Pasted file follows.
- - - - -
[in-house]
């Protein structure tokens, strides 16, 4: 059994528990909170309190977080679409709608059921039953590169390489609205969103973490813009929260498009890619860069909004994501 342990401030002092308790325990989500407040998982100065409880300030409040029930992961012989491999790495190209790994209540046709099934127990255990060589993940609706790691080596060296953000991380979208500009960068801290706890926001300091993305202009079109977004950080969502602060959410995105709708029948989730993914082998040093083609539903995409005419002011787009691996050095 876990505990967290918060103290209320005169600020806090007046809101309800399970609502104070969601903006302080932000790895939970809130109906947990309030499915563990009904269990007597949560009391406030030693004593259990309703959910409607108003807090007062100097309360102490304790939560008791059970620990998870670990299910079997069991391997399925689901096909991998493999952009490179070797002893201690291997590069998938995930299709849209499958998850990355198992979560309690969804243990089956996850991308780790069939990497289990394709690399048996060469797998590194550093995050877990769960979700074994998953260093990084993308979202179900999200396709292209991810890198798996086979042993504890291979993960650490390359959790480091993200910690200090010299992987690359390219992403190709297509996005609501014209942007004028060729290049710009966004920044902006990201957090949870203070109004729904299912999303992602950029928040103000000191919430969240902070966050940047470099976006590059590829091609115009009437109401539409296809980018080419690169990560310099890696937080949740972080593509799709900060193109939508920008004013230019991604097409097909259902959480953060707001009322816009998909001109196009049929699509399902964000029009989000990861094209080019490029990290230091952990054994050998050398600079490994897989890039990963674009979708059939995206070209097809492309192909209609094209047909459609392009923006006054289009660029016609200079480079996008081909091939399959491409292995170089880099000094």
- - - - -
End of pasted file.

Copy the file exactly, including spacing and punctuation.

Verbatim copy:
[in-house]
């Protein structure tokens, strides 16, 4: 059994528990909170309190977080679409709608059921039953590169390489609205969103973490813009929260498009890619860069909004994501 342990401030002092308790325990989500407040998982100065409880300030409040029930992961012989491999790495190209790994209540046709099934127990255990060589993940609706790691080596060296953000991380979208500009960068801290706890926001300091993305202009079109977004950080969502602060959410995105709708029948989730993914082998040093083609539903995409005419002011787009691996050095 876990505990967290918060103290209320005169600020806090007046809101309800399970609502104070969601903006302080932000790895939970809130109906947990309030499915563990009904269990007597949560009391406030030693004593259990309703959910409607108003807090007062100097309360102490304790939560008791059970620990998870670990299910079997069991391997399925689901096909991998493999952009490179070797002893201690291997590069998938995930299709849209499958998850990355198992979560309690969804243990089956996850991308780790069939990497289990394709690399048996060469797998590194550093995050877990769960979700074994998953260093990084993308979202179900999200396709292209991810890198798996086979042993504890291979993960650490390359959790480091993200910690200090010299992987690359390219992403190709297509996005609501014209942007004028060729290049710009966004920044902006990201957090949870203070109004729904299912999303992602950029928040103000000191919430969240902070966050940047470099976006590059590829091609115009009437109401539409296809980018080419690169990560310099890696937080949740972080593509799709900060193109939508920008004013230019991604097409097909259902959480953060707001009322816009998909001109196009049929699509399902964000029009989000990861094209080019490029990290230091952990054994050998050398600079490994897989890039990963674009979708059939995206070209097809492309192909209609094209047909459609392009923006006054289009660029016609200079480079996008081909091939399959491409292995170089880099000094």